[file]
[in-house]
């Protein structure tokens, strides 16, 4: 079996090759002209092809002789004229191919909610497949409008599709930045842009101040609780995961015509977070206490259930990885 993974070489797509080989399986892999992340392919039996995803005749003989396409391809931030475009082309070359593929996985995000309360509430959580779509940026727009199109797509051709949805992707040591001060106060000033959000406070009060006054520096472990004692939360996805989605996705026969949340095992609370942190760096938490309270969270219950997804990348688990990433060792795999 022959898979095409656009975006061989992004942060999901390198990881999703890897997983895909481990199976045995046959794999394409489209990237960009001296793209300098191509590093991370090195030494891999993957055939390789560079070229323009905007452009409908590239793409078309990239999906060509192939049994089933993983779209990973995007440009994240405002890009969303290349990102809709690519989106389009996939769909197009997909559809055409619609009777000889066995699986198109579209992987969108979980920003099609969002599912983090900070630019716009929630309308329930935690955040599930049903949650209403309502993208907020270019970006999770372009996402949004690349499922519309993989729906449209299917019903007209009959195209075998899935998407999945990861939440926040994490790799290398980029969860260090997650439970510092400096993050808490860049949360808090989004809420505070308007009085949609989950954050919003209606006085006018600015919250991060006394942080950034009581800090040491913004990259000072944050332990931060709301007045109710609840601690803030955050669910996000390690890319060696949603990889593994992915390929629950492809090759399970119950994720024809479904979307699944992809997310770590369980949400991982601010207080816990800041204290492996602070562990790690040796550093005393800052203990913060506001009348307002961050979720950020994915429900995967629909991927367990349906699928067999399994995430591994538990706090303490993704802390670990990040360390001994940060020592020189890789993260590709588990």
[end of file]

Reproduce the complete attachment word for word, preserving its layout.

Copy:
[in-house]
């Protein structure tokens, strides 16, 4: 079996090759002209092809002789004229191919909610497949409008599709930045842009101040609780995961015509977070206490259930990885 993974070489797509080989399986892999992340392919039996995803005749003989396409391809931030475009082309070359593929996985995000309360509430959580779509940026727009199109797509051709949805992707040591001060106060000033959000406070009060006054520096472990004692939360996805989605996705026969949340095992609370942190760096938490309270969270219950997804990348688990990433060792795999 022959898979095409656009975006061989992004942060999901390198990881999703890897997983895909481990199976045995046959794999394409489209990237960009001296793209300098191509590093991370090195030494891999993957055939390789560079070229323009905007452009409908590239793409078309990239999906060509192939049994089933993983779209990973995007440009994240405002890009969303290349990102809709690519989106389009996939769909197009997909559809055409619609009777000889066995699986198109579209992987969108979980920003099609969002599912983090900070630019716009929630309308329930935690955040599930049903949650209403309502993208907020270019970006999770372009996402949004690349499922519309993989729906449209299917019903007209009959195209075998899935998407999945990861939440926040994490790799290398980029969860260090997650439970510092400096993050808490860049949360808090989004809420505070308007009085949609989950954050919003209606006085006018600015919250991060006394942080950034009581800090040491913004990259000072944050332990931060709301007045109710609840601690803030955050669910996000390690890319060696949603990889593994992915390929629950492809090759399970119950994720024809479904979307699944992809997310770590369980949400991982601010207080816990800041204290492996602070562990790690040796550093005393800052203990913060506001009348307002961050979720950020994915429900995967629909991927367990349906699928067999399994995430591994538990706090303490993704802390670990990040360390001994940060020592020189890789993260590709588990």